Andromida Galaxy. Is our own galaxy a lot bigger than
we though? (Courtesy NASA)
Over the Edge
Roundup of Strange Science for the Month
Way Fifty Percent Bigger - It looks like our Milky Way
galaxy may be a lot bigger than we originally thought. Scientists
used data collected by the Sloan Digital Sky Survey to investigate
a ring-like filament of stars that wraps around our galaxy.
Scientists were wondering whether the so-called Monoceros
Ring, located more than 65,000 light-years from the center
of the Milky Way was part of our galaxy or a "dwarf galaxy
that came in and spread itself out in this big ring," said
astronomer Heidi Newberg, with Rensselaer Polytechnic Institute.
Originally Newberg thought that it was a tidal debris stream
from a dwarf galaxy. After looking at all the evidence gathered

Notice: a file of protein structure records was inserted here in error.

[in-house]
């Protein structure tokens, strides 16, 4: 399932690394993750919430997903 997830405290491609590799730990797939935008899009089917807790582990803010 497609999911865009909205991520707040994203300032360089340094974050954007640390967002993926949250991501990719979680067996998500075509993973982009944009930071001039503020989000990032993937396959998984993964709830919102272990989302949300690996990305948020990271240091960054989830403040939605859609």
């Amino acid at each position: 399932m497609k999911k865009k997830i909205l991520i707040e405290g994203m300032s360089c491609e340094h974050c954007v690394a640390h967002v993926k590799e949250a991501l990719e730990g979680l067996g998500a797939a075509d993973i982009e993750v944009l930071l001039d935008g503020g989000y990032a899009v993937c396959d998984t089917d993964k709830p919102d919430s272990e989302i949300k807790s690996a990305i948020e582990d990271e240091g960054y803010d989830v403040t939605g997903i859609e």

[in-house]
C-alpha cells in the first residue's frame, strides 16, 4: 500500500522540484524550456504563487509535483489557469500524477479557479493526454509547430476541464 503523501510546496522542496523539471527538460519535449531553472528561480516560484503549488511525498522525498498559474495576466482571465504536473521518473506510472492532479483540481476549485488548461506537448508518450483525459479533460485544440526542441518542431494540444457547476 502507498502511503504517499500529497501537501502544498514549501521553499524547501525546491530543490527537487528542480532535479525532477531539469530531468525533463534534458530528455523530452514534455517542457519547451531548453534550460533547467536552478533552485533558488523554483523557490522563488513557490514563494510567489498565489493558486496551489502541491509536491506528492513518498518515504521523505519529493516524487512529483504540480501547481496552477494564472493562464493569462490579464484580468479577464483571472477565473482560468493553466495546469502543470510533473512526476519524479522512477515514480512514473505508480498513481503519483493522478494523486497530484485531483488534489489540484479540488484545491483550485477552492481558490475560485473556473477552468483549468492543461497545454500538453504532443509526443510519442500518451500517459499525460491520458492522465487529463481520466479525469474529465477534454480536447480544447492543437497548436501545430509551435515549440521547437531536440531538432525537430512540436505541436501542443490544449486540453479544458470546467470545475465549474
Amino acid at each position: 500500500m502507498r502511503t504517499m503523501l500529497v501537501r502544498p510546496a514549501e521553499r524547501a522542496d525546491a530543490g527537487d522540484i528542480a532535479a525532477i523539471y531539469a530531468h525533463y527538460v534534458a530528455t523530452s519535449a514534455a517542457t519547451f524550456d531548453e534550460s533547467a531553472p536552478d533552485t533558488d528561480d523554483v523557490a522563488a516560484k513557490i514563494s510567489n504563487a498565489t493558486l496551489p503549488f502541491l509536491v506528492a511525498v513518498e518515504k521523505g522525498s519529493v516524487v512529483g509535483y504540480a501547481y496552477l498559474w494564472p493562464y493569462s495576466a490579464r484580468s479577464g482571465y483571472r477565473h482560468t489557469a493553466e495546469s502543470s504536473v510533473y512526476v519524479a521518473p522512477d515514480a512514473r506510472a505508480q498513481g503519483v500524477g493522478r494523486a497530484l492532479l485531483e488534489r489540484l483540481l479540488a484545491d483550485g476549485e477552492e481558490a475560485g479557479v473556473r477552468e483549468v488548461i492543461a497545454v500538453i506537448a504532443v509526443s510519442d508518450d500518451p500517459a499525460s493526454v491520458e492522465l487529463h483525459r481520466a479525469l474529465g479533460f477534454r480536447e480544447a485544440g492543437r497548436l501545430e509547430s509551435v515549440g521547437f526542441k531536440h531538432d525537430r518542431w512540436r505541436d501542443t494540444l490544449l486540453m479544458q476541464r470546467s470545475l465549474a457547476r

Newberg now thinks differently. "What I was trying to do
was find more evidence that it was streams. It took a very
long time to get this result, partly because I had to change
my whole way of thinking. It now looks to me like it's part
of the disk," she said. "It looks to me like maybe these
patterns [ in the Monoceros Ring] are following the spiral
structure of the Milky Way, so they may be related," admitted
Newberg. If so, this increases the size of our galaxy disc
from 100,000 light-years to 150,000 light-years.
Tombs Found - Two American archaeologists working near
the ancient Egyptian city of Luxor have found two beautifully
painted tombs. It is estimated that the tombs date back
to the New Kingdom of the 18th Dynasty (1543-1292 BC). The
tombs are located near the Sheikh Abd el-Qurna excavation
site, between the valleys of the Kings and Queens and the
town of al-Qurna. "The tomb contains many stunning scenes
with bright colours painted on plaster," said Antiquities